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ATRP Consortium


Mechanisms and Catalyst Development


Understanding the Mechanistic Parameters of Atom Transfer Radical Polymerization (ATRP): Research conducted in the Matyjaszewski group in the area of developing an understanding of mechanistic parameters of transition metal catalyzed ATRP covers several topics:

  • Developing a comprehensive structure-reactivity relationship for each component of the reaction including:
    • structure of complexes and active centers
    • optimization of conditions for various degrees of polymerization & topologies
    • understanding/minimization of side reactions
    • improved cross-propagation kinetics for preparation of blocks
    • conducting reactions in various media
  • Catalyst optimization and catalyst removal/recycling
    • expanding range of monomers
    • reducing amount of catalyst
    • immobilization, removal, recycling the catalyst; e.g. the hybrid catalyst system

On this page we provide a summary of the mechanism of ATRP and in other pages we discuss in greater detail the chemistry involved in some Controlled Radical Polymerization (CRP) processes, in particular ATRP, and the spectrum of new materials that can now be prepared by CRP processes.

The development of ATRP is discussed in much greater detail in the following pages on this site:

The ultimate aim of these projects is to establish a structure-property correlation for the catalytic system and explore the potential of utilizing ATRP for the polymerization of an expanding range of monomers thereby allowing the preparation of materials with properties that closely match those required for specifically targeted applications.

Mechanism (Summary)

The group has historically focused on copper based catalysts, and this work forms the foundation for most of the observations/discussions/conclusions on these pages, although other transition metals have been examined and continue to be examined both within the group and by many other researchers throughout the world.

Mechanistic studies are crucial to any future developments of ATRP. Correlating reaction parameters, including measurement of the rate constants for initiation, activation, deactivation, and hence overall reaction rate; and evolution of molecular weight distribution with initiator, monomer and catalyst structure, solvent composition, and temperature should ultimately lead to the development of more active catalysts that can be specifically selected for optimum synthesis of targeted materials.

This means that one catalyst does not work for every monomer: selection of an appropriate catalyst system, reaction medium, and reaction conditions are required.

For instance if conditions are defined employing a lower activity catalyst complex, such as a copper/N-(n-alkyl)-2-pyridylmethanimine, they will not provide a controlled polymerization with a catalyst complex that is a million times more active, such as a complex formed with Me6TREN. This difference does not mean a different mechanism is operating only that process conditions have to take into account the reaction parameters.

See Starting Points

Most ATRP reactions require the addition, or in situ formation, of four essential components for an ATRP reaction:

  • a molecule, which we have called a (macro)initiator, with at least one transferable atom or group, frequently a halogen, R-X, where X = Cl of Br;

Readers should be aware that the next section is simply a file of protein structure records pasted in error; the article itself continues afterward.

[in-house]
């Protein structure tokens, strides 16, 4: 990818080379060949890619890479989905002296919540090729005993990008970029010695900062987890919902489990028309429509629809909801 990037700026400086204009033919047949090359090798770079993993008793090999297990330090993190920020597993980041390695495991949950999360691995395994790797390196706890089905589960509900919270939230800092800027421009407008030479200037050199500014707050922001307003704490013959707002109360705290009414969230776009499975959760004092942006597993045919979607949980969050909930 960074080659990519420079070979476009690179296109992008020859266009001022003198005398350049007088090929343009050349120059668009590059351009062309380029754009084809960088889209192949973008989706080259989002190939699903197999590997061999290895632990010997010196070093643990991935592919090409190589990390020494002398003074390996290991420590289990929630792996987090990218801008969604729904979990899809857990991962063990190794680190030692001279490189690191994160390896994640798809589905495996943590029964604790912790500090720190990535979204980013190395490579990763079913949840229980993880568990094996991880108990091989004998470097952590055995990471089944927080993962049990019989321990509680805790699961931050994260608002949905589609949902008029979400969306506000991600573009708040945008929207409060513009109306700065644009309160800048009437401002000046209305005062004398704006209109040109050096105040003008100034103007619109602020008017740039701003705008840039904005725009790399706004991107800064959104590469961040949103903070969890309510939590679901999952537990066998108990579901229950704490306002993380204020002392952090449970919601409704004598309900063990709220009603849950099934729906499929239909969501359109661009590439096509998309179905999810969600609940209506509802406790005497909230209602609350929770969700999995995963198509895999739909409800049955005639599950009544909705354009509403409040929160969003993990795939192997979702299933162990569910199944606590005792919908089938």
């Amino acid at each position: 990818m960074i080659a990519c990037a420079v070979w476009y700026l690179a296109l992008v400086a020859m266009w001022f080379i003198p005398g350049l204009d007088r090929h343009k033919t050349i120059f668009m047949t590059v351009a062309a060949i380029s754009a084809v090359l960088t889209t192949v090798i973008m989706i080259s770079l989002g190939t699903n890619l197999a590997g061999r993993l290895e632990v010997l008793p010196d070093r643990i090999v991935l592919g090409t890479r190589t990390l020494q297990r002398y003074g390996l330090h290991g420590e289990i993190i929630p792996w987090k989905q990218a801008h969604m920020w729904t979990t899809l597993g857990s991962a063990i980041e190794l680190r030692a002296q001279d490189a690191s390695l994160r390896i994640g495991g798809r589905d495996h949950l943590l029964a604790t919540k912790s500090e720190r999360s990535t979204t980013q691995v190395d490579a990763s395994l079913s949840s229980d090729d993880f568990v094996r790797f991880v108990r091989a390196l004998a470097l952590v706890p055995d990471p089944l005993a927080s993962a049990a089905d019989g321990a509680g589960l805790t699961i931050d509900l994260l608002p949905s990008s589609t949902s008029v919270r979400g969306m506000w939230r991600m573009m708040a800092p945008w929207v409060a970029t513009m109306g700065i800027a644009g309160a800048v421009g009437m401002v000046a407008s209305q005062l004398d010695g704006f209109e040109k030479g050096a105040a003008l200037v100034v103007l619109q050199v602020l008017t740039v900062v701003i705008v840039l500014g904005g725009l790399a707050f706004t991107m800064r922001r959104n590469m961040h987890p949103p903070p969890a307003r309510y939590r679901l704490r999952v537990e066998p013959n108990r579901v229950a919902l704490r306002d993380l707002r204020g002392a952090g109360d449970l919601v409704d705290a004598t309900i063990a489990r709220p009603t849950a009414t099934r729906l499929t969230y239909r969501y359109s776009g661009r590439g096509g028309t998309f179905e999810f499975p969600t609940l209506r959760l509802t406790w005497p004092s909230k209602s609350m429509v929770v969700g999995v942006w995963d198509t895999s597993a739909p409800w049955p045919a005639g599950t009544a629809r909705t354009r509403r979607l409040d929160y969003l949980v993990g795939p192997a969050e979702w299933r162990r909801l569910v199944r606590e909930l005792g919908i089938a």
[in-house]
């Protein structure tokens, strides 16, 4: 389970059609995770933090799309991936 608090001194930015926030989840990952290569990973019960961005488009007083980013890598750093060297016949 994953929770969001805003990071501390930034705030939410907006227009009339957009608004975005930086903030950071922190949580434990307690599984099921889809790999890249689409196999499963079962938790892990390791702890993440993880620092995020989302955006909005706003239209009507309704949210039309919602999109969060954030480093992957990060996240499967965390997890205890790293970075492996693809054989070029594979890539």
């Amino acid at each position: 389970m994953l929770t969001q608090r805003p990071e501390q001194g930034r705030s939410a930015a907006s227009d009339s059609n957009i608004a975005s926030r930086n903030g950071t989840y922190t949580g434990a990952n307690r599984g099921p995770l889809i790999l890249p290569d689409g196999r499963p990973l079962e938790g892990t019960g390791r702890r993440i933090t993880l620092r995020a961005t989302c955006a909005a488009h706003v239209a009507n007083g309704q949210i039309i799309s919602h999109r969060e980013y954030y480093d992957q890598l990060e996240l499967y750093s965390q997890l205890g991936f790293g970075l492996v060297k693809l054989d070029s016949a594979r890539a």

• a transition metal (compound),
  • a ligand that forms a complex with the transition metal (compound) to modify solubility and catalyst activity,
  • one or more radically (co)polymerizable monomers.

Other language can, and has been used to describe this process, such a transition metal mediated living radical polymerization or OSET-LRP, but the basic principles underlying all processes using the direct addition or in situ formation of these four components are the same.

One or more of these functions can be combined in a single molecule, e.g. an initiator and monomer, which directly forms a (hyper)branched structure when (co)polymerized.

The general mechanism of ATRP is shown below.

The existence of a radical, (Pn*), here we are using IUPAC nomenclature, has been proposed in copper-mediated ATRP and is based on several experimental observations. (1)

Mechanistically, ATRP is based on an inner sphere electron transfer process, (3) which involves a reversible homolytic (pseudo)halogen transfer between a dormant species, an added initiator or the dormant propagating chain end, (Pn-X) and a transition metal complex in the lower oxidation state (Mtm/Ln) resulting in the formation of propagating radicals (R*) (4) and the metal complex in the higher oxidation state with a coordinated halide ligand (e.g. X-Mtm+1/Ln).

The active radicals form at a rate constant of activation (kact), subsequently propagate with a rate constant (kp) and reversibly deactivate (kdeact), but also terminate (kt). As the reaction progresses, radical termination is diminished as a result of the persistent radical effect, (PRE), (5) and the equilibrium is strongly shifted towards the dormant species (kact << kdeact).

Addition of the persistent radical, (X-Mtm+1/Ln), to the initial reaction medium increases the efficiency of initiation by avoiding the need to form the persistent radical by early stage termination reactions. This results in better polymerization control and higher initiation efficiency.

There are presently several ways to set up the ATRP equilibrium and they will be addressed in greater detail on various pages throughout the site.

The equilibrium can be approached from both sides:

  • a standard or "normal" ATRP starting with RX/Mtn (an ATRP initiator and a catalyst in a lower oxidation state) (1) and,
  • a "reverse" ATRP which starts with radicals generated from a standard free radical initiator and the added X-Mtn+1 species. Successful polymerizations have been carried out starting with conventional free radical initiators, such as AIBN (6) and BPO (7) and higher oxidation state transition metal complexes. The higher oxidation state catalyst complex for an ATRP can also be activated by adding Mt0, or many other reducing agents, which then reduces the higher oxidation state transition metal complex, X-Mtm+1/Ln to form the X-Mtm/Ln activator in situ. (8) {See Initiation of ATRP}

There is abundant evidence that ATRP operates via a radical mechanism, Such as: